Description of Layout Work
Laying out is the planning of the work on the surface of the material
to be made into the finished part. It is the scribing of lines which
indicates cuts to be made, the centerlines of holes to be drilled, and
other details that guide the worker in completing the job.
The precision of the finished part depends largely on the care the
takes in making the layout. The type of part determines the tools to be
used. Castings, forgings, weldments, and rolled steels are laid out to
establish reference lines or planes which are used to set up the part on
the machine, to outline the surfaces that are to be machined, and to show
the amount of metal to be removed from each surface.
Castings and forgings usually have extra material on all surfaces which
are to be machined, including cored holes. The first purpose of the layout
is to see if enough material exists on all of these surfaces to "clean up"
or "machine out."
Sometimes, a core will shift in the casting process and not enough
material will be left to "clean up" to the finished surface requirement.
When the core shift is minimal, the layout can be shifted in order to save
the part. If the casting cannot be saved, at least the only additional
cost that was put into the casting was the layout and not the machining
Another reason for laying out a workpiece to be machined is to locate
and outline the position of holes and surfaces to be cut. A layout line
will either, confirm to the machine operator that he is correct in the
cutter location or alert the machine operator as to a possible error in
locating the cutter to the part.
Although castings, forgings, and weldments are usually laid out before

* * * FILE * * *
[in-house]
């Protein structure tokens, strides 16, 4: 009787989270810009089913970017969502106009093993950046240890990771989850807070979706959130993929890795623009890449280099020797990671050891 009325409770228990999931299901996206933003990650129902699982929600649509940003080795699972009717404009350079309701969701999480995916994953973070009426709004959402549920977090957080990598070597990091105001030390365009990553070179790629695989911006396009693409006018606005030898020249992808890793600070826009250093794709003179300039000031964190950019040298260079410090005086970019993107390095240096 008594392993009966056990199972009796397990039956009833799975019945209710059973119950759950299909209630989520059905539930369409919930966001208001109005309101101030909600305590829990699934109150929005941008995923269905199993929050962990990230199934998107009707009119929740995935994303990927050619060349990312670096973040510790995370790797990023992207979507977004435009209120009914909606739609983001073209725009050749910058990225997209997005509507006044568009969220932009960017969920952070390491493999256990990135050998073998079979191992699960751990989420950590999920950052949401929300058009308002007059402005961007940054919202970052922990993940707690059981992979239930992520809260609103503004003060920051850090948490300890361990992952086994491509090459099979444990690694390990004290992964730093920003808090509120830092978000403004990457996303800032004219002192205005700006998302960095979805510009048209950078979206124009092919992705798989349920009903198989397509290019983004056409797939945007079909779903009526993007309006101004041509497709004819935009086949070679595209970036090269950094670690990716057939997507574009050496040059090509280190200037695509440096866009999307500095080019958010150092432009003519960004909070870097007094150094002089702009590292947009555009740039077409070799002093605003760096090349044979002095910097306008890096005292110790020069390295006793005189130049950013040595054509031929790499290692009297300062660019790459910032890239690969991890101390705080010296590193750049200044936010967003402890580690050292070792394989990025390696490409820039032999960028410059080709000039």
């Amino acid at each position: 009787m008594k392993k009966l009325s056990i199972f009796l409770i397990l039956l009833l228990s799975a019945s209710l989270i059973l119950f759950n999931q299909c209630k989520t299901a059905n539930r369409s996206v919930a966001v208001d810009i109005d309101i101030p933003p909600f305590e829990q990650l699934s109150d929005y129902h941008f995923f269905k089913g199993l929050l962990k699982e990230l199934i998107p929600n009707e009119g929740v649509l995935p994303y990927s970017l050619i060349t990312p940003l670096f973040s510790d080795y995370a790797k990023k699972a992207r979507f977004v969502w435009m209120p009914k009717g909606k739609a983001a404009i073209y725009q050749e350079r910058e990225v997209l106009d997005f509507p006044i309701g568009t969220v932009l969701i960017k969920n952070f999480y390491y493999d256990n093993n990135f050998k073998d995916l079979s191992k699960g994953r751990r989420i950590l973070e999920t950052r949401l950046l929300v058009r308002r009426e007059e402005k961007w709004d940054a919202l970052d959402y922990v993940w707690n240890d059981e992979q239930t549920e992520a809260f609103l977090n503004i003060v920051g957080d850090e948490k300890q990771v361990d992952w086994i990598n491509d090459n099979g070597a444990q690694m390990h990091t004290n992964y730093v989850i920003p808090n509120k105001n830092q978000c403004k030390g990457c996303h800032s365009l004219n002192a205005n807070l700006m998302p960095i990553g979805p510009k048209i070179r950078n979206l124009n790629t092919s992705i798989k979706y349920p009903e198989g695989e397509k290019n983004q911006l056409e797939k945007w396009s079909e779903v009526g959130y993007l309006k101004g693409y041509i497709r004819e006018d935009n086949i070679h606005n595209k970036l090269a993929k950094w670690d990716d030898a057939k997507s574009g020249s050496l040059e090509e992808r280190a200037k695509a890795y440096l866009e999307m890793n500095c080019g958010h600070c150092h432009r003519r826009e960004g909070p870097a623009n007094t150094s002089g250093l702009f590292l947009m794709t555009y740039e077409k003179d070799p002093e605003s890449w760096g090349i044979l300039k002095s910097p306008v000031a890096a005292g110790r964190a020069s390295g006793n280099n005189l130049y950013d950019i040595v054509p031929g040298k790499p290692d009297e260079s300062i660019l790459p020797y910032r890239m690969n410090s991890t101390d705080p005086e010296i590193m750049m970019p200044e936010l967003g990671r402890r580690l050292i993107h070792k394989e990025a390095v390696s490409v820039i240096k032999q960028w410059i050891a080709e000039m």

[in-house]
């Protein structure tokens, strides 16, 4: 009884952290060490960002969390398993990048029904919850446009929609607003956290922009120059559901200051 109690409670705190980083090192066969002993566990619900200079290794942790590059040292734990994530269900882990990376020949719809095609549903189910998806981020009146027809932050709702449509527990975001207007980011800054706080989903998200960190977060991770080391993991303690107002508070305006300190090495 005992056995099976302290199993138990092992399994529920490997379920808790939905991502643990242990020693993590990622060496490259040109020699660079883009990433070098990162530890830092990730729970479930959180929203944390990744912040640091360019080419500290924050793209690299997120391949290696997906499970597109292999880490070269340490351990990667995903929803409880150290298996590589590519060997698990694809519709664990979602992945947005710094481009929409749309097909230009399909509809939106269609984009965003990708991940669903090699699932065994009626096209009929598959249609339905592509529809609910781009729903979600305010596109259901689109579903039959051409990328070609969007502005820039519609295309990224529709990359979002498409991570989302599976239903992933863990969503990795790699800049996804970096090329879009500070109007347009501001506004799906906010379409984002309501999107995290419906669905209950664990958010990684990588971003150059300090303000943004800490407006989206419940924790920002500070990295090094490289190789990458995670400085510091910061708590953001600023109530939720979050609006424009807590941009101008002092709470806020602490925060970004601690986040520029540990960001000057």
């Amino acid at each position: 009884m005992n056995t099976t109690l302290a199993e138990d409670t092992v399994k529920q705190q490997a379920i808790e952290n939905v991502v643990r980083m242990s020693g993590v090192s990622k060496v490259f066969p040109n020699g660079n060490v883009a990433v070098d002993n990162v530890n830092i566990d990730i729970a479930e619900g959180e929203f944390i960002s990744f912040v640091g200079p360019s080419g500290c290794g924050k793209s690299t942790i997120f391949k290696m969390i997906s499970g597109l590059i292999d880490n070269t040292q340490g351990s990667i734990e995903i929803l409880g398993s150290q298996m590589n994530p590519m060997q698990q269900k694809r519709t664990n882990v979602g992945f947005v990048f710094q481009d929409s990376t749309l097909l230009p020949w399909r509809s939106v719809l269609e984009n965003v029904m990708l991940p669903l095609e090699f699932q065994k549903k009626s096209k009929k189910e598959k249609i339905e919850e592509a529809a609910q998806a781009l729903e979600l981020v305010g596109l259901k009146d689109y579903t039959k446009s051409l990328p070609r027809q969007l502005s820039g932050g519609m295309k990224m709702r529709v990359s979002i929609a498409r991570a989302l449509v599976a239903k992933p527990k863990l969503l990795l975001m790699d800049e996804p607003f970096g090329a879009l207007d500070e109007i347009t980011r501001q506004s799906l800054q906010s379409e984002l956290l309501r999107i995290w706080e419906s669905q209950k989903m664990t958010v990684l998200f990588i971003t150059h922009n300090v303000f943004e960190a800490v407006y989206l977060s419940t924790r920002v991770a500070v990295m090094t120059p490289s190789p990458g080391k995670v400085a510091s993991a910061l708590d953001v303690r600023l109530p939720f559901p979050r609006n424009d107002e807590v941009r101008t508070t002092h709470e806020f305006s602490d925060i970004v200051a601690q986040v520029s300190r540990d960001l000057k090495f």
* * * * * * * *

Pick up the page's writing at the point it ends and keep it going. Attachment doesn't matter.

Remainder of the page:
machining any surface, additional layout work is often done after some
machining operations have been performed. In some cases, usually involving
cold rolled material, the layout operation is performed after the part has
been squared up.
Not all workpieces are laid out. Parts made from rolled bar stock and
those parts having a relatively simple shape are typically machined
directly without making a layout.
In layout work, a base or reference surface is selected from which
to begin making the measurements. On a flat layout, this is commonly the
smoothest, straightest edge on the piece. This surface must be kept clean
and free from scratches, nicks, and burrs that would affect the accuracy
of the reference surface and the layout work being done on it.
On some layouts, base lines instead of surfaces are used as reference
points for measurements. Before the layout is begun, the workpiece is
coated with a "bluing" or purple layout dye. This makes the scribed lines
highly visible, thus contributing to the accuracy of the work. After the
part has been machined, the layout dye can be washed off with lacquer
thinner or polished off with abrasive cloth.
In order to ensure the accuracy of the work and to reduce the chance of
errors, the various types of lines making up a layout must be laid out in
a definite sequence. This sequence is outlined in the illustration at the
end of this lesson. Make sure you fully understand the correct
technique and sequence of operations to correctly layout a workpiece. A
poor job of lay out will result in a scrap part. You will need to know the
sequence on the test.
Other tools used to do layout work include precision steel rules,
layout rules, squares, bevel protractors, surface gages, height gages,
scribers, hermaphrodite calipers, dividers, prick punches, center punches,
hammers, V-blocks, parallels, angle plates, and a variety of clamps. These
layout tools are described in your text. Study them carefully before
attempting the review questions.
Figure 1. Part to be laid out.
Sequence for laying out
|1. Locate and scribe base lines.
|2. Locate all circle and arc centerlines.
|3. Scribe in all circles and arcs.
|4. Locate and scribe in angular lines.
|5. Complete all other object lines.
*Note: Steps 4 and 5 may be done in